At Texas Christian’s Sherley Hall, for example, a central lounge on the main floor had a two-foot drop. “We created a ramp along the sides of the lounge and instead of a basic rail, we built a half wall with cutouts and built-in lights, so that it was not only an accessible area, but celebrated as an architectural design piece,” Miller says.
At the Milton Daniel building, Miller’s team dealt with a change in elevation on the first floor by installing a two-way elevator with two doors and two stops on that floor. “One stop and door led to the first area, and the second door and stop allowed all students access to the second area of elevation,” Miller says.
Whose job is it to worry about ADA standards?
Contracts should specify it’s the architect’s responsibility, says Lissner. At OSU, additional internal standards are occasionally noted. But it’s important for all involved to grasp the reasons for accessible design.
“I think it behooves [administrators] to sit down with an architect and designer and somebody who understands how those accessibility standards work and why they’re in place,” he says.
That discussion, which could include someone from the campus disability office, opens up considerations such as whether the school may want to add further accessibility, given its student and staff population.
“You need somebody who thinks about it not as a building standard, to stay as close to regs as possible while trying to keep budget down, but who thinks about intent of the standard,” Lissner says.
As Mark Courtney, a project manager for KSQ, says, anything not covered by law or building code is the owner’s option—and “quite often what the architects will advise the client to incorporate.”
Should we go above and beyond the standards?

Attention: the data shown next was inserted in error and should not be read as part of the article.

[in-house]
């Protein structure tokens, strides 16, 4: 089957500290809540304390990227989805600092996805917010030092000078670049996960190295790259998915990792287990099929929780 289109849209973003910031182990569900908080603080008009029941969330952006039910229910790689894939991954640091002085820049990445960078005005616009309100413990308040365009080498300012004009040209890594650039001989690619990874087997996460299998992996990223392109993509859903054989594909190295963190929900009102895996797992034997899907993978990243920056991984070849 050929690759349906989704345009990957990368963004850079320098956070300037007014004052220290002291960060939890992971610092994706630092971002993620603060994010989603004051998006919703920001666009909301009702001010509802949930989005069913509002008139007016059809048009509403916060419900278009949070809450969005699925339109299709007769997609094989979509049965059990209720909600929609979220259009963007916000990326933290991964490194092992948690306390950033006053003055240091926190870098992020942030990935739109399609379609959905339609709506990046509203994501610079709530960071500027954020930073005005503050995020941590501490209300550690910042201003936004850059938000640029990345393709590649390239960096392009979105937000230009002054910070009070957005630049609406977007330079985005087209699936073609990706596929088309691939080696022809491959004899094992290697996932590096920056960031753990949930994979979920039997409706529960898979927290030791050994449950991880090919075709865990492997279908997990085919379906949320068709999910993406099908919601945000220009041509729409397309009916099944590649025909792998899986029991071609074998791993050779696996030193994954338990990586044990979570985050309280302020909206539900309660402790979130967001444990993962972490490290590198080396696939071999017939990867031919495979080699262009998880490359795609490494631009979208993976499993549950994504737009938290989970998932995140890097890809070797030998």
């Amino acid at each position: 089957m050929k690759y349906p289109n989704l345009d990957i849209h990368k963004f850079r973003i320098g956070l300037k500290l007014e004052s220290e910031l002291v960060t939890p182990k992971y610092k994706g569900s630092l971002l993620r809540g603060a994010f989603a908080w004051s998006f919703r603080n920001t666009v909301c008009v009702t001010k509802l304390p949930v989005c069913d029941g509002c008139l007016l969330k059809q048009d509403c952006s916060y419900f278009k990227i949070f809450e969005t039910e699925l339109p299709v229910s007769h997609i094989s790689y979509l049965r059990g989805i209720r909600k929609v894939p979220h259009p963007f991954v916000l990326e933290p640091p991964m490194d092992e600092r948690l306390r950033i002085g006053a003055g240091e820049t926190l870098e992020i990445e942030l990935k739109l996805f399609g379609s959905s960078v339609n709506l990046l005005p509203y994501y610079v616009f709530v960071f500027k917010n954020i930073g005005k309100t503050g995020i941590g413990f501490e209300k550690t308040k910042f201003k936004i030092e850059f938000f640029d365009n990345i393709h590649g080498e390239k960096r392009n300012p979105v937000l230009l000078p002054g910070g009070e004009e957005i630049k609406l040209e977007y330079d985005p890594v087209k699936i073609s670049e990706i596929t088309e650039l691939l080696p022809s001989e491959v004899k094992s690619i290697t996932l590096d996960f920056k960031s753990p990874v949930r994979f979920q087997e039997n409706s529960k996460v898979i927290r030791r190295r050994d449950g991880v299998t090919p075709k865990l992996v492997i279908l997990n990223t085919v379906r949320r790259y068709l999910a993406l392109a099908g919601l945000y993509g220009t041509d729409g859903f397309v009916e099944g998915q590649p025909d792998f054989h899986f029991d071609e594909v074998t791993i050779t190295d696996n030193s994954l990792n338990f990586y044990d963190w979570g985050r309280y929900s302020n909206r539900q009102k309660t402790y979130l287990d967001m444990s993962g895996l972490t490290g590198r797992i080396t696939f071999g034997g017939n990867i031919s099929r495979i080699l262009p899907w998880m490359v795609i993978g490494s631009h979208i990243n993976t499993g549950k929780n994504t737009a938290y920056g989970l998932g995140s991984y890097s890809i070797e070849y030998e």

OSU has its own standards that anchor to the ADA, Lissner says. For example, while only fire exits and half of all entrances must be accessible, OSU makes every primary entrance accessible.
“That one is pretty accepted on campus,” he says, since the consistency in the model and make of door openers allows for easier maintenance.
The institution also goes beyond federal standards with workspaces. ADA requires that someone in a wheelchair be able get into and out of an office space. It can be adjusted if an individual needs more accommodations.
“We require five percent of all workspaces to be dimensioned to be fully accessible with furniture in place,” Lissner says. This minimizes the need to request accommodations.
“I would love to say everyone ought to be doing universal design,” says Lissner of features that go above and beyond standards. While that’s certainly not possible at all times, administrators can still be conscious of potential choices.
What’s sustainability got to do with it?
“The one place where colleges and universities could do much more about accessibility in a broad and inclusive way is to see that the principles of universal design in architecture and construction map very easily onto principles for sustainability and green design,” Lissner says. “They’re not identical but congruent with and complementary of each other.” Flexibility of a space is an ADA standard. When a space can be adjusted for different uses, a building will probably need fewer renovations in its lifetime. It will also be more accessible.
Sustainability can partner with ADA on exterior design features, too, says Miller. For example, creating more gradual slopes and a ramp network can help decrease storm water runoff. As for interiors, automatic lighting is both sustainable and accessible.
Considering the connections between sustainability and accessibility also helps ensure access isn’t an add-on or afterthought.
At Wake Forest University’s Farrell Hall, its new business school facility, officials were “intentional from the beginning that universal design allow access to all, regardless of ability,” says David Clark, chief administrative and integrative student services officer.
“It can be integrated aesthetically and beautifully as part of the building’s design.” With Farrell Hall having been created “for connections and collaboration,” he adds, “integrating these features allows all visitors to the building access to every feature on every level.”
Melissa Ezarik is managing editor of UB.Â